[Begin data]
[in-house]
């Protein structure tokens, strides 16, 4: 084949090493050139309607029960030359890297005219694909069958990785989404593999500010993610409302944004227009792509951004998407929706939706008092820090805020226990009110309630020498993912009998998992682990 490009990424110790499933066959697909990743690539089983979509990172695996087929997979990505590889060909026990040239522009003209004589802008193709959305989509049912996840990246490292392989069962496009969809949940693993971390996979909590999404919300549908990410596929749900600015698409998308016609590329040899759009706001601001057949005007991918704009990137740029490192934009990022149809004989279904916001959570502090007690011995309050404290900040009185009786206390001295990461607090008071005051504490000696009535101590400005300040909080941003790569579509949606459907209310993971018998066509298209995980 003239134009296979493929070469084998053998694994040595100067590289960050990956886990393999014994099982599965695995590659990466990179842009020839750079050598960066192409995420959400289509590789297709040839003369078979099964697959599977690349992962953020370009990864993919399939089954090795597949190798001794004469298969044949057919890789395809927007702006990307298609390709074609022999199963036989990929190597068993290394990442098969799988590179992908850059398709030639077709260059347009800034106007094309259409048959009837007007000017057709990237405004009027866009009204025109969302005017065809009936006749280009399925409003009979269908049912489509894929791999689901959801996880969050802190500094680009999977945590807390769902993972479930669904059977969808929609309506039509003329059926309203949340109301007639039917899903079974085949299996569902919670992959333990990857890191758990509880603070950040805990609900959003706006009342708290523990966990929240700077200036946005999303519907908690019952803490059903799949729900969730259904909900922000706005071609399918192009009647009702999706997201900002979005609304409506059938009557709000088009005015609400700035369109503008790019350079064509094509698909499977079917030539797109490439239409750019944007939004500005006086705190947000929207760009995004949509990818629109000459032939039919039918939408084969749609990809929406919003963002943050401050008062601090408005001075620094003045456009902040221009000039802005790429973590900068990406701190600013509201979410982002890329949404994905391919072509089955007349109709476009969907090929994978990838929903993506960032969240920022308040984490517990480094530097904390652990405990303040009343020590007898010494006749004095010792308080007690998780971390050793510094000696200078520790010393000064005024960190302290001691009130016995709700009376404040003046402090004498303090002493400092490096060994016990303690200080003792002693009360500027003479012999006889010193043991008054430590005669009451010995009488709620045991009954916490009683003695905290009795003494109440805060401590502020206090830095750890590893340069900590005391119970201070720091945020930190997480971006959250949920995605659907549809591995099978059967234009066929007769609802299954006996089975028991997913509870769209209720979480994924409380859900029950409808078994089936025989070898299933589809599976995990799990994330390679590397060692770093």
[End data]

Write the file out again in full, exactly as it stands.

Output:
[in-house]
């Protein structure tokens, strides 16, 4: 084949090493050139309607029960030359890297005219694909069958990785989404593999500010993610409302944004227009792509951004998407929706939706008092820090805020226990009110309630020498993912009998998992682990 490009990424110790499933066959697909990743690539089983979509990172695996087929997979990505590889060909026990040239522009003209004589802008193709959305989509049912996840990246490292392989069962496009969809949940693993971390996979909590999404919300549908990410596929749900600015698409998308016609590329040899759009706001601001057949005007991918704009990137740029490192934009990022149809004989279904916001959570502090007690011995309050404290900040009185009786206390001295990461607090008071005051504490000696009535101590400005300040909080941003790569579509949606459907209310993971018998066509298209995980 003239134009296979493929070469084998053998694994040595100067590289960050990956886990393999014994099982599965695995590659990466990179842009020839750079050598960066192409995420959400289509590789297709040839003369078979099964697959599977690349992962953020370009990864993919399939089954090795597949190798001794004469298969044949057919890789395809927007702006990307298609390709074609022999199963036989990929190597068993290394990442098969799988590179992908850059398709030639077709260059347009800034106007094309259409048959009837007007000017057709990237405004009027866009009204025109969302005017065809009936006749280009399925409003009979269908049912489509894929791999689901959801996880969050802190500094680009999977945590807390769902993972479930669904059977969808929609309506039509003329059926309203949340109301007639039917899903079974085949299996569902919670992959333990990857890191758990509880603070950040805990609900959003706006009342708290523990966990929240700077200036946005999303519907908690019952803490059903799949729900969730259904909900922000706005071609399918192009009647009702999706997201900002979005609304409506059938009557709000088009005015609400700035369109503008790019350079064509094509698909499977079917030539797109490439239409750019944007939004500005006086705190947000929207760009995004949509990818629109000459032939039919039918939408084969749609990809929406919003963002943050401050008062601090408005001075620094003045456009902040221009000039802005790429973590900068990406701190600013509201979410982002890329949404994905391919072509089955007349109709476009969907090929994978990838929903993506960032969240920022308040984490517990480094530097904390652990405990303040009343020590007898010494006749004095010792308080007690998780971390050793510094000696200078520790010393000064005024960190302290001691009130016995709700009376404040003046402090004498303090002493400092490096060994016990303690200080003792002693009360500027003479012999006889010193043991008054430590005669009451010995009488709620045991009954916490009683003695905290009795003494109440805060401590502020206090830095750890590893340069900590005391119970201070720091945020930190997480971006959250949920995605659907549809591995099978059967234009066929007769609802299954006996089975028991997913509870769209209720979480994924409380859900029950409808078994089936025989070898299933589809599976995990799990994330390679590397060692770093």